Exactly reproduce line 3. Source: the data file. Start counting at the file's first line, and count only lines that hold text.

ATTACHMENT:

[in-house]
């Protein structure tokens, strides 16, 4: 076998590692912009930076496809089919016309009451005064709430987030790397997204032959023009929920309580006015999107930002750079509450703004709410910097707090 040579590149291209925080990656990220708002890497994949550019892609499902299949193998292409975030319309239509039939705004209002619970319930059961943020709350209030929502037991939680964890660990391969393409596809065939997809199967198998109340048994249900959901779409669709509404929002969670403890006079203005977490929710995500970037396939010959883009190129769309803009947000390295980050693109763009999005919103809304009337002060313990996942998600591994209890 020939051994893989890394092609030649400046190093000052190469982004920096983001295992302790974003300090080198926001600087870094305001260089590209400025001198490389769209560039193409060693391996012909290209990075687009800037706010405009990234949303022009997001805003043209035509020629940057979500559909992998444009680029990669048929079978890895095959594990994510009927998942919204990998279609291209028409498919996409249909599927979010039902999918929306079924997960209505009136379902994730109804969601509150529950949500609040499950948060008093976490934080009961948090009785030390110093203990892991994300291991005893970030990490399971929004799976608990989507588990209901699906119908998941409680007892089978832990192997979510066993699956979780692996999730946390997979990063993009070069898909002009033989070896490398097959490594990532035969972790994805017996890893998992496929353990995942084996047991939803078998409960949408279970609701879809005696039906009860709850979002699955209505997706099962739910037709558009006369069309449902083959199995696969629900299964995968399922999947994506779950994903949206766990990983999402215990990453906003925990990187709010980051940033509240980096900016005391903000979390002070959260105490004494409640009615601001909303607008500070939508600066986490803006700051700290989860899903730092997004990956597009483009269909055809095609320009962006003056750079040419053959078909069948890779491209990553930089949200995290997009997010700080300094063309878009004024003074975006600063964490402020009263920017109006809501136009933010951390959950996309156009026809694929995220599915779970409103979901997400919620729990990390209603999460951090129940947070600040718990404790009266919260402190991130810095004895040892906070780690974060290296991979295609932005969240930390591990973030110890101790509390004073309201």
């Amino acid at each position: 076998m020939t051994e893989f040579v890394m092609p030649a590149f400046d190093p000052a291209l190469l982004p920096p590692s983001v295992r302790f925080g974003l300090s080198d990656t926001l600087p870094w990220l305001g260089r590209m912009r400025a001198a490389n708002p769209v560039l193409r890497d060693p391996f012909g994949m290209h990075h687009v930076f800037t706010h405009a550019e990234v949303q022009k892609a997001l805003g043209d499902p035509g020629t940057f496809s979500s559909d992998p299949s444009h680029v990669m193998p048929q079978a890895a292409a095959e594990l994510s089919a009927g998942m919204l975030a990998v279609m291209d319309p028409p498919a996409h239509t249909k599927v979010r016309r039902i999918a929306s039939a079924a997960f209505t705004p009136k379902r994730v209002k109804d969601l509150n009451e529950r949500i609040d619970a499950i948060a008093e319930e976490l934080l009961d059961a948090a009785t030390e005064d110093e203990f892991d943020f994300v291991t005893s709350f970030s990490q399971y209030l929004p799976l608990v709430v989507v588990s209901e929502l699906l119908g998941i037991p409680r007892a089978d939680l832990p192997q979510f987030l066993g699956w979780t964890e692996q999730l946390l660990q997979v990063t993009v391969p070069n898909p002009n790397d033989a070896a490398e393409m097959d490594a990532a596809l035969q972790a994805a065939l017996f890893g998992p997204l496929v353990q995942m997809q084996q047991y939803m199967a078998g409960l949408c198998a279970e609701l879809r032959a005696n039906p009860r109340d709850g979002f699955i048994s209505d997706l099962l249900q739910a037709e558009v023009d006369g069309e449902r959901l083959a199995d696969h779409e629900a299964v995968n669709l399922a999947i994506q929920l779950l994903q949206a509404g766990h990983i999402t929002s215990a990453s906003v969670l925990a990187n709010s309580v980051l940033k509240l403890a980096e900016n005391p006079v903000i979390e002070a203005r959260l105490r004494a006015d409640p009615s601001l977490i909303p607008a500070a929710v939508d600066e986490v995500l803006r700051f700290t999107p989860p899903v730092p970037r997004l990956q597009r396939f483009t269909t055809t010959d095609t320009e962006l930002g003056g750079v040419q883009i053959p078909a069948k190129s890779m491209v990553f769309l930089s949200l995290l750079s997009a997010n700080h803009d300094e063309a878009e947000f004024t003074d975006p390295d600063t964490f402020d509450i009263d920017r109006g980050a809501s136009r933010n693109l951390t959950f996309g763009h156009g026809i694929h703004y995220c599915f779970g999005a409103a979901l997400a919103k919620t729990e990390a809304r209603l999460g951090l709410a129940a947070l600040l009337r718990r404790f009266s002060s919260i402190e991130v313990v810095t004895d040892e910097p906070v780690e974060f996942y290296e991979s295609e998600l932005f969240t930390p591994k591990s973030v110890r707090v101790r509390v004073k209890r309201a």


């Amino acid at each position: 076998m020939t051994e893989f040579v890394m092609p030649a590149f400046d190093p000052a291209l190469l982004p920096p590692s983001v295992r302790f925080g974003l300090s080198d990656t926001l600087p870094w990220l305001g260089r590209m912009r400025a001198a490389n708002p769209v560039l193409r890497d060693p391996f012909g994949m290209h990075h687009v930076f800037t706010h405009a550019e990234v949303q022009k892609a997001l805003g043209d499902p035509g020629t940057f496809s979500s559909d992998p299949s444009h680029v990669m193998p048929q079978a890895a292409a095959e594990l994510s089919a009927g998942m919204l975030a990998v279609m291209d319309p028409p498919a996409h239509t249909k599927v979010r016309r039902i999918a929306s039939a079924a997960f209505t705004p009136k379902r994730v209002k109804d969601l509150n009451e529950r949500i609040d619970a499950i948060a008093e319930e976490l934080l009961d059961a948090a009785t030390e005064d110093e203990f892991d943020f994300v291991t005893s709350f970030s990490q399971y209030l929004p799976l608990v709430v989507v588990s209901e929502l699906l119908g998941i037991p409680r007892a089978d939680l832990p192997q979510f987030l066993g699956w979780t964890e692996q999730l946390l660990q997979v990063t993009v391969p070069n898909p002009n790397d033989a070896a490398e393409m097959d490594a990532a596809l035969q972790a994805a065939l017996f890893g998992p997204l496929v353990q995942m997809q084996q047991y939803m199967a078998g409960l949408c198998a279970e609701l879809r032959a005696n039906p009860r109340d709850g979002f699955i048994s209505d997706l099962l249900q739910a037709e558009v023009d006369g069309e449902r959901l083959a199995d696969h779409e629900a299964v995968n669709l399922a999947i994506q929920l779950l994903q949206a509404g766990h990983i999402t929002s215990a990453s906003v969670l925990a990187n709010s309580v980051l940033k509240l403890a980096e900016n005391p006079v903000i979390e002070a203005r959260l105490r004494a006015d409640p009615s601001l977490i909303p607008a500070a929710v939508d600066e986490v995500l803006r700051f700290t999107p989860p899903v730092p970037r997004l990956q597009r396939f483009t269909t055809t010959d095609t320009e962006l930002g003056g750079v040419q883009i053959p078909a069948k190129s890779m491209v990553f769309l930089s949200l995290l750079s997009a997010n700080h803009d300094e063309a878009e947000f004024t003074d975006p390295d600063t964490f402020d509450i009263d920017r109006g980050a809501s136009r933010n693109l951390t959950f996309g763009h156009g026809i694929h703004y995220c599915f779970g999005a409103a979901l997400a919103k919620t729990e990390a809304r209603l999460g951090l709410a129940a947070l600040l009337r718990r404790f009266s002060s919260i402190e991130v313990v810095t004895d040892e910097p906070v780690e974060f996942y290296e991979s295609e998600l932005f969240t930390p591994k591990s973030v110890r707090v101790r509390v004073k209890r309201a």